I've always had a fascination with airports. Countless people coming and going, everyone arriving from or departing to their own destination. Each with their own story, and all of our lives intersecting for those briefest of moments between flights. Part of the alure, you could say, is simply the fondness I have for people-watching. There's another aspect to it too, and that is the strange sense of familiarity one gets passing through the same airports so frequently. Airports are these cold, industrial, high-security environments that strangely take on the feeling of a neighborhood after so many years. While I don't travel a lot by some road-warrior standards, I do bounce around by airplane more often than the average Joe, making certain airports feel like a second home. This series of photographs was created one evening while passing through the Detroit Metropolitan Wayne County Airport, where a chance delay between flights provided me the opportunity for dinner with strangers.
If you've ever spent any time in DTW you probably immediately think of the Light Tunnel that connects the A concourse to the B and C concourses. The first time I traveled through Detroit I thought I was stuck in some kind of hallucinatory episode. The tunnel features an elaborate multi-colored light show behind sculpted glass panels that extend the entire length of the walkway. The patterns and colors of light are synchronized with an original musical score composed by Victor Alexeeff, according to Wikipedia. While it can be a little much when you're rushing to catch your connection at 6:00am, during most other hours, it's a pretty remarkable artistic display. Along the edges of the corridor are the moving walkways, which I never take - I much prefer to walk.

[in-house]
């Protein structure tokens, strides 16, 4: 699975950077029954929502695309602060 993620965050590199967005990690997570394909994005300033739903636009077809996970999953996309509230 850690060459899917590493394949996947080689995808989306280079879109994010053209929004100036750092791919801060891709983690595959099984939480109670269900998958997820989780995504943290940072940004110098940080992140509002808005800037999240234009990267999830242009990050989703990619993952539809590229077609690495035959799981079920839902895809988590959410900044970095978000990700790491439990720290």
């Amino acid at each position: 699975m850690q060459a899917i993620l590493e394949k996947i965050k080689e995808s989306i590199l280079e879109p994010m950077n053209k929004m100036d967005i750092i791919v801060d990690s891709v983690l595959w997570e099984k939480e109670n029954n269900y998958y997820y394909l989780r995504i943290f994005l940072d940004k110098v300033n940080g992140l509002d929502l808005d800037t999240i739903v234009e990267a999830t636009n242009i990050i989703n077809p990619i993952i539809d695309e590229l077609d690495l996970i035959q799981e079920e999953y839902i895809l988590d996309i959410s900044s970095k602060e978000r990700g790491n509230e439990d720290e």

On this particular visit, I initially didn't have much time between flights. I had arrived from Cincinnati in the early evening and was looking forward to connecting quickly on my way back to New York. Then, while walking from one end of the tunnel to the other, my mobile phone alerted me to the fact that my flight was going to be delayed. At the same time, a gentle snow began to fall outside on the tarmac just as the sun was going down. A delayed flight, dropping temperatures, and the start of snowfall is never a good combination when you're hoping to get home on time, but at least this opened up the opportunity for a sit-down dinner. A minor win. I then noticed, while considering my dining options, that DTW seemed fairly quiet for the hour. At the same time, Hillary Clinton was on every one of the giant television screens convincing Americans she was the only name that mattered ahead of the 2016 Iowa caucus. Perhaps because of the quieter concourses, her voice seemed extremely loud.
Dinner was the typical airport affair. The restaurants were surprisingly crowded, explaining quietness out in the concourses. Restaurant spaces in airports are optimized for fitting as many people as possible, and the one I chose was no different. Consequently, I got to know my neighbors very well despite dining at a table for one. To my left, four businessmen were talking strategy about the next day's presentation. They seemed to think that the last revision of the PowerPoint wasn't quite as good as the one that preceded it. Had they asked me, I would have suggested they go with their instincts on this one. To my right, a manager and his understudy held a more tactical conversation. I surmised they worked for a food distribution business, as the younger of the two was making a pitch for taking on more responsibility in the "food and beverage" division. His dinner partner agreed enthusiastically. As I finished my meal and checked my phone for my updated departure time, their conversation turned to the election. Hillary was still audible over the noise from the bar. The older of the two gentlemen asked the other his opinion of Donald Trump. I thought to myself, as I was signing the credit card receipt and getting ready to bolt for my flight, he'd done well with his promotion plea; he'd better answer this one carefully...
Endnotes: All images, Fujifilm X-T1 with Fujinon XF 23mm f/1.4 R